Last semester we did a service project with the Confirmation class. One Saturday morning we cleaned up a nearby park. We split into pairs and fanned out with one person carrying the bag and the other assisting with trash pickup. It was a beautiful day and proved to be a rather enjoyable service.
Except of course one thing – some trash is gross.
As we walked my partner and I found ourselves in a bit of a nook. There was a small narrow spot behind a building that backed up to a wooded area. This narrow space was at the end of a large field, and as a result wind had blown a great deal of junk into this out of the way spot.
My first response was to say, “Oh we don’t need to bother with this.” It was near the end of our work time and no one would ever go behind that building. But my partner was an eager and hard worker and began to pick up trash along the tree line.
My second response was to say, “Okay we’ll just clean up a bit here by the entrance where people will see.” Why bother with the rest? I’m tired. The bag is getting full. But my partner was still eager and I watched for a minute as she squatted and reached for trash I hadn’t even noticed.
My last response was to say, “Well, we should rejoin the group now, we don’t want to get too far from everyone.” It was a bit creepy back in that little nook. And I was ready to leave. After a bit more cleanup my partner joined me. We left the nook only partially cleaned. And that bothered me somehow.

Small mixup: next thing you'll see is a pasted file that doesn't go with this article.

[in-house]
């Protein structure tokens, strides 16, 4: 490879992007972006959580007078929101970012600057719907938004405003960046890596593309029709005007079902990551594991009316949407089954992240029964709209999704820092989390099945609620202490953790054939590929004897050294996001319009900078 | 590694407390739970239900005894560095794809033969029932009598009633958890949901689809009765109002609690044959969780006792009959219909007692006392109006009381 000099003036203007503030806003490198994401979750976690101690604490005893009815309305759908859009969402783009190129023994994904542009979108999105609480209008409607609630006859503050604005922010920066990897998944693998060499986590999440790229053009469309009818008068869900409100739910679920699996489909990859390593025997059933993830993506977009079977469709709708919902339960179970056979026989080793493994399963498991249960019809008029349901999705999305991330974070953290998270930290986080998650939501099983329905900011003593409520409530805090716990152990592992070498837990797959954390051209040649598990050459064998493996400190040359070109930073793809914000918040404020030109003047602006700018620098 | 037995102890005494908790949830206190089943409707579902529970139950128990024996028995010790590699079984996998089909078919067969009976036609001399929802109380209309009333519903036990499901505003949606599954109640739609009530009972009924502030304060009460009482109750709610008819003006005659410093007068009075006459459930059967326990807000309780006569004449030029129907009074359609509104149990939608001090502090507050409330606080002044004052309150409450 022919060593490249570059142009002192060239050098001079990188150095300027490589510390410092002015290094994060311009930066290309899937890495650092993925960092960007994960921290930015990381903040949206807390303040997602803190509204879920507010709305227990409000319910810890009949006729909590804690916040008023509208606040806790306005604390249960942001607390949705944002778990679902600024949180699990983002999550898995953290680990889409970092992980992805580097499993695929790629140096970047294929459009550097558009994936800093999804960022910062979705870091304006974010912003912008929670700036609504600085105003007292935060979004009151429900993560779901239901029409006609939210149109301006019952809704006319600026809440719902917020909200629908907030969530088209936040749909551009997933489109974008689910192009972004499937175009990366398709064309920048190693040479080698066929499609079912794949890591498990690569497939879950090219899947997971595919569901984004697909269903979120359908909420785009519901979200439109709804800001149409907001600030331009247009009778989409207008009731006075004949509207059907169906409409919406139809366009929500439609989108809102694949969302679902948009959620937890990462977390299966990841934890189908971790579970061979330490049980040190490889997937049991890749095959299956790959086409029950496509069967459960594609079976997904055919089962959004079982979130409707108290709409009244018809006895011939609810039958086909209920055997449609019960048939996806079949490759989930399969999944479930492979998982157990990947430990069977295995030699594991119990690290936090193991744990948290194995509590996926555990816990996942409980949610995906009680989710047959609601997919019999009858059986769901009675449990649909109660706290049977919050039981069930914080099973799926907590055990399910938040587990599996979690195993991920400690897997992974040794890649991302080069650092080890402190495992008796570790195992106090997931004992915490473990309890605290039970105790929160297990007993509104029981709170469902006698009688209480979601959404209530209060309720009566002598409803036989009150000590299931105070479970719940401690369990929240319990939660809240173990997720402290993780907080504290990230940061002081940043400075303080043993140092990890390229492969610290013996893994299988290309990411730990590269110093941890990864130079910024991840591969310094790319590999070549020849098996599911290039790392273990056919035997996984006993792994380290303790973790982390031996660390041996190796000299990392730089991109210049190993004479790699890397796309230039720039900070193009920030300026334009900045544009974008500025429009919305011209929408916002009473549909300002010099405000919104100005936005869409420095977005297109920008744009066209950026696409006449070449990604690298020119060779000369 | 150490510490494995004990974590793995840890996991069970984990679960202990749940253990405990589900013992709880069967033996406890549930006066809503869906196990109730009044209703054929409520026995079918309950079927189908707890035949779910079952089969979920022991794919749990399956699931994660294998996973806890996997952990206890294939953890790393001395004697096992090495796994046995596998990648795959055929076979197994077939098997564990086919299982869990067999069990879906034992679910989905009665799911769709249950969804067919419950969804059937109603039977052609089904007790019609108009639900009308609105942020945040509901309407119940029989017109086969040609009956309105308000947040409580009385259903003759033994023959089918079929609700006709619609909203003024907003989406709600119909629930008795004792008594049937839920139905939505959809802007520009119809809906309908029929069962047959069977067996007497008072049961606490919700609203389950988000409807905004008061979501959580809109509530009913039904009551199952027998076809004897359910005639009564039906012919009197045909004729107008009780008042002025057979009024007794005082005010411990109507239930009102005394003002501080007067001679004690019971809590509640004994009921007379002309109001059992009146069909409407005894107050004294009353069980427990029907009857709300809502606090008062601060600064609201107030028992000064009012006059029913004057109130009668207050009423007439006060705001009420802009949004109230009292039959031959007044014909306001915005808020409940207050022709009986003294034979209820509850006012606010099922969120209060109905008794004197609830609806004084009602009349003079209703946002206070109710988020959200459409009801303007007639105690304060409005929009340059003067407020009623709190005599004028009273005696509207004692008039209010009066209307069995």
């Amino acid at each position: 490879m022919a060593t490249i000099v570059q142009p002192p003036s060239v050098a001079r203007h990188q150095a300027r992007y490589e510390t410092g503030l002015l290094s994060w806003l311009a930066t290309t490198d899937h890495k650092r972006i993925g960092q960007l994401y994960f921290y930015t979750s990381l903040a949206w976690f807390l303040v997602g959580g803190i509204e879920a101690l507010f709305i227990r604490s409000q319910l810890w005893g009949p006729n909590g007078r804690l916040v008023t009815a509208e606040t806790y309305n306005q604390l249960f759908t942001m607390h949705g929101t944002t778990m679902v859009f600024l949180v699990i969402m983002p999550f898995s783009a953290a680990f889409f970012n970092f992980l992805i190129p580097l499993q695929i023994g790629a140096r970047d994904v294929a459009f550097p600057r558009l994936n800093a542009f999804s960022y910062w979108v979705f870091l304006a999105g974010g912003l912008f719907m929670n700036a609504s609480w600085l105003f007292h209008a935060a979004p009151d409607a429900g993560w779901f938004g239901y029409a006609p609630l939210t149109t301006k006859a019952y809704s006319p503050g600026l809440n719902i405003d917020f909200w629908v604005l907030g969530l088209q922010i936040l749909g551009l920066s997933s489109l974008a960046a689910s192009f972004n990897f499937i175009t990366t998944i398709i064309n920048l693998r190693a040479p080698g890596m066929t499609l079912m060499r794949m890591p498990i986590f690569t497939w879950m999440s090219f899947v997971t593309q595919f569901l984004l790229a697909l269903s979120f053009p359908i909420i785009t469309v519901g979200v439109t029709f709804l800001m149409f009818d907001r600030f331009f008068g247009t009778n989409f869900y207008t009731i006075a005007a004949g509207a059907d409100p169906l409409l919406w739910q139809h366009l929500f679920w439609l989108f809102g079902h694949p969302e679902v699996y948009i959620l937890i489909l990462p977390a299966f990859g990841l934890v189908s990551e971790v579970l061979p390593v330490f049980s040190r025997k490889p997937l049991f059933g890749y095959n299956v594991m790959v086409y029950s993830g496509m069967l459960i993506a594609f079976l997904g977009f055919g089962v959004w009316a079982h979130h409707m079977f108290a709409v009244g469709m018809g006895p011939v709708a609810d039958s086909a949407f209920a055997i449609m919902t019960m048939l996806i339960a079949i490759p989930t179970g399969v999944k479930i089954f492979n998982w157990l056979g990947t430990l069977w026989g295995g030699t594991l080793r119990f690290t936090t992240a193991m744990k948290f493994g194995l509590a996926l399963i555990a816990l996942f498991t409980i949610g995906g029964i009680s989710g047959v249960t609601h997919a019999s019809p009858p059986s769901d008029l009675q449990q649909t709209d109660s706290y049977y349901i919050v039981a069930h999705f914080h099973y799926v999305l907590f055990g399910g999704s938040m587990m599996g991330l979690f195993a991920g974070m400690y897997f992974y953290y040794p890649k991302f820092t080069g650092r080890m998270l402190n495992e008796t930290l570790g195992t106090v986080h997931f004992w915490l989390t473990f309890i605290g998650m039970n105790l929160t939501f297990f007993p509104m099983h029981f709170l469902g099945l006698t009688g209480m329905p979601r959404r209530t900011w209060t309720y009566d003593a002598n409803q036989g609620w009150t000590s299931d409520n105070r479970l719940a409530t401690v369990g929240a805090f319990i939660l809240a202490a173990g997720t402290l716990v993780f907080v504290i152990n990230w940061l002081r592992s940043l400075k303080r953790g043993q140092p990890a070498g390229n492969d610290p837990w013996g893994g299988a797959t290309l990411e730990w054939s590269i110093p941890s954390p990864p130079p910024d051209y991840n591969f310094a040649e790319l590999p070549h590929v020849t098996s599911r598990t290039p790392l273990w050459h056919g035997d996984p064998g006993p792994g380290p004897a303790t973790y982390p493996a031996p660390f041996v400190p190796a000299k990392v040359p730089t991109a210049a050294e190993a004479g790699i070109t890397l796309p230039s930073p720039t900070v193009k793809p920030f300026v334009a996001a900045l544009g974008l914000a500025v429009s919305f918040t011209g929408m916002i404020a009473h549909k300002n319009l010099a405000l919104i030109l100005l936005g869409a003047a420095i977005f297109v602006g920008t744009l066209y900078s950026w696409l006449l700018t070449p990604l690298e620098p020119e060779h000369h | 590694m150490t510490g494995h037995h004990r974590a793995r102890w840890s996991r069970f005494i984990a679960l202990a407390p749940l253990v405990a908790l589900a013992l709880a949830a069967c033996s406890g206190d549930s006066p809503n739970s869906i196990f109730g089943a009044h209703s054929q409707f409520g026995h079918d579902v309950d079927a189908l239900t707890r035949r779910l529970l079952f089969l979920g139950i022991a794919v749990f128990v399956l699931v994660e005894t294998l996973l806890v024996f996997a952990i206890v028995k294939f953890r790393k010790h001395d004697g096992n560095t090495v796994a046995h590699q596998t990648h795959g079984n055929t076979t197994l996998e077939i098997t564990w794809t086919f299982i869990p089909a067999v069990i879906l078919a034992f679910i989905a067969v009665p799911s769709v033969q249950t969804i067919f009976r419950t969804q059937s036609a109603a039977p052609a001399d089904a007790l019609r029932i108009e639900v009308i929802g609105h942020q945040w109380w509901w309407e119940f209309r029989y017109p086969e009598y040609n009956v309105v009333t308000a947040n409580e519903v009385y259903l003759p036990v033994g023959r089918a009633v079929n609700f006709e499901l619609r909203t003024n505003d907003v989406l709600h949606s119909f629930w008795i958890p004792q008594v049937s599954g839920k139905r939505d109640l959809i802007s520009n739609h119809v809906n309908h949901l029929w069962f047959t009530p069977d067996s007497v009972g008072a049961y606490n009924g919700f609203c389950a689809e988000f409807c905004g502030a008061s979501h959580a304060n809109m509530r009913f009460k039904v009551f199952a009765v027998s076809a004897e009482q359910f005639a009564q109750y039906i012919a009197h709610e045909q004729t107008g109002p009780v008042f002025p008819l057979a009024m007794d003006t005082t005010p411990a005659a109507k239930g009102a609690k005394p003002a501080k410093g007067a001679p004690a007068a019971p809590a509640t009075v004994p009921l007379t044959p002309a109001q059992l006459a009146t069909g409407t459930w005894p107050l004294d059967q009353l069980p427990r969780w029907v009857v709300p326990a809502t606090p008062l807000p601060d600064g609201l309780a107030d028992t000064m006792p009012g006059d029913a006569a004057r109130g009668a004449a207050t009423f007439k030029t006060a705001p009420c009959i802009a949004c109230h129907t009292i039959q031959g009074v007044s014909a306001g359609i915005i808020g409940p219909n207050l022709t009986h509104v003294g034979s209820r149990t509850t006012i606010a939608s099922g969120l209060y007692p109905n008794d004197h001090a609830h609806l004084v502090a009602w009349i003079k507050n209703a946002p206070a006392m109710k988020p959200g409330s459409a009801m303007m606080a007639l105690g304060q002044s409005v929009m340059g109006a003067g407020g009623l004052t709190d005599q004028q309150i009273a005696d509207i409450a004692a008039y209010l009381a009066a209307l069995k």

The other day in prayer I found myself anxious. God had been doing a lot in my heart lately and I knew he wanted to do more. But I was tired and a bit timid.
God brought to mind the above service project. At first I thought it was a mere distraction or a random memory popping in. But then it hit me.
God wants to clean out even the smallest, narrowest crevice of my heart. He wants access to all the nooks, all the out of the way places. He wants to clean out all the trash, sin, hurt, fear – anything that keeps me from receiving and giving his love fully.
At first my responses were the same: “Oh we don’t need to bother with this.” “Okay we’ll just clean up a bit here where people will see.” But God is a most eager and hard worker. Finally I said, “Okay Lord, clean it out.”
This season of Lent we have a grand opportunity. God comes to us eager and willing to work. He longs to clean out our hearts – even those places we often pretend don’t exist or the ones we have long since tried to forget are there. He bends and reaches and sees trash we aren’t even aware of. He doesn’t tire of his work. He longs to make us whole.
You may be tired. You may be timid. You may be eager to leave this task for another time. It may be gross. It may seem creepy. It may be tempting to leave this project before it is completed.
But let him in. Give him full reign to clean up your heart.
This Lent may we cry out to God as the psalmist did, “Create in me a clean heart, O God!”
And then let him get to work on the cleanup.